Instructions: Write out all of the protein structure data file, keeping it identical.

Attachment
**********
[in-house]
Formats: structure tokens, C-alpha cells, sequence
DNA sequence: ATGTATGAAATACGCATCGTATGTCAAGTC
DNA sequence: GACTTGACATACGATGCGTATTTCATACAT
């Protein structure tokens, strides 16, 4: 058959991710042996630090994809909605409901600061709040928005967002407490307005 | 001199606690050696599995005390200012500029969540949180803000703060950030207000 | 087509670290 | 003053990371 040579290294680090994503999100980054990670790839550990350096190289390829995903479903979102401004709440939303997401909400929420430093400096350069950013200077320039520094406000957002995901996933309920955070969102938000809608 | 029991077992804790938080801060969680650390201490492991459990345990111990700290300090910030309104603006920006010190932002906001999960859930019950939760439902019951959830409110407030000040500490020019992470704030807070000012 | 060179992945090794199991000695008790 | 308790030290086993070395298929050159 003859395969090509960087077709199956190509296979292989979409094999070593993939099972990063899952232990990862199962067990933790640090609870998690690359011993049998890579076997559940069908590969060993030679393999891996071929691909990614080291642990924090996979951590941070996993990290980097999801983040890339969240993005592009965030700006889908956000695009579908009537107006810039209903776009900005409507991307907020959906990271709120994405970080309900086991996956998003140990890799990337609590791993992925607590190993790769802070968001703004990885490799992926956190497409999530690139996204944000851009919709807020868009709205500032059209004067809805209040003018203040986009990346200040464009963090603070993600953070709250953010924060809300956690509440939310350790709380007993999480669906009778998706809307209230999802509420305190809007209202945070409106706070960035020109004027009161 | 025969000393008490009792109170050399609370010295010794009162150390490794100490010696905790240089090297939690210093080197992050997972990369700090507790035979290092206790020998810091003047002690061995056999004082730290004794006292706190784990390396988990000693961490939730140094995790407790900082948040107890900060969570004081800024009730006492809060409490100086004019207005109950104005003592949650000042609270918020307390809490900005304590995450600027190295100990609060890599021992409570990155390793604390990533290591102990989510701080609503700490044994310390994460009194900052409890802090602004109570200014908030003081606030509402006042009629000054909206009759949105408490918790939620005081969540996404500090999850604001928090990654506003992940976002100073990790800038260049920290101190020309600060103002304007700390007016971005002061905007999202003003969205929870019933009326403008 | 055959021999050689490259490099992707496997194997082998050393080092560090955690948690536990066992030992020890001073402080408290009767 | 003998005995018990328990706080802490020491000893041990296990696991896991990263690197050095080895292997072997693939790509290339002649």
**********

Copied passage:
[in-house]
Formats: structure tokens, C-alpha cells, sequence
DNA sequence: ATGTATGAAATACGCATCGTATGTCAAGTC
DNA sequence: GACTTGACATACGATGCGTATTTCATACAT
């Protein structure tokens, strides 16, 4: 058959991710042996630090994809909605409901600061709040928005967002407490307005 | 001199606690050696599995005390200012500029969540949180803000703060950030207000 | 087509670290 | 003053990371 040579290294680090994503999100980054990670790839550990350096190289390829995903479903979102401004709440939303997401909400929420430093400096350069950013200077320039520094406000957002995901996933309920955070969102938000809608 | 029991077992804790938080801060969680650390201490492991459990345990111990700290300090910030309104603006920006010190932002906001999960859930019950939760439902019951959830409110407030000040500490020019992470704030807070000012 | 060179992945090794199991000695008790 | 308790030290086993070395298929050159 003859395969090509960087077709199956190509296979292989979409094999070593993939099972990063899952232990990862199962067990933790640090609870998690690359011993049998890579076997559940069908590969060993030679393999891996071929691909990614080291642990924090996979951590941070996993990290980097999801983040890339969240993005592009965030700006889908956000695009579908009537107006810039209903776009900005409507991307907020959906990271709120994405970080309900086991996956998003140990890799990337609590791993992925607590190993790769802070968001703004990885490799992926956190497409999530690139996204944000851009919709807020868009709205500032059209004067809805209040003018203040986009990346200040464009963090603070993600953070709250953010924060809300956690509440939310350790709380007993999480669906009778998706809307209230999802509420305190809007209202945070409106706070960035020109004027009161 | 025969000393008490009792109170050399609370010295010794009162150390490794100490010696905790240089090297939690210093080197992050997972990369700090507790035979290092206790020998810091003047002690061995056999004082730290004794006292706190784990390396988990000693961490939730140094995790407790900082948040107890900060969570004081800024009730006492809060409490100086004019207005109950104005003592949650000042609270918020307390809490900005304590995450600027190295100990609060890599021992409570990155390793604390990533290591102990989510701080609503700490044994310390994460009194900052409890802090602004109570200014908030003081606030509402006042009629000054909206009759949105408490918790939620005081969540996404500090999850604001928090990654506003992940976002100073990790800038260049920290101190020309600060103002304007700390007016971005002061905007999202003003969205929870019933009326403008 | 055959021999050689490259490099992707496997194997082998050393080092560090955690948690536990066992030992020890001073402080408290009767 | 003998005995018990328990706080802490020491000893041990296990696991896991990263690197050095080895292997072997693939790509290339002649």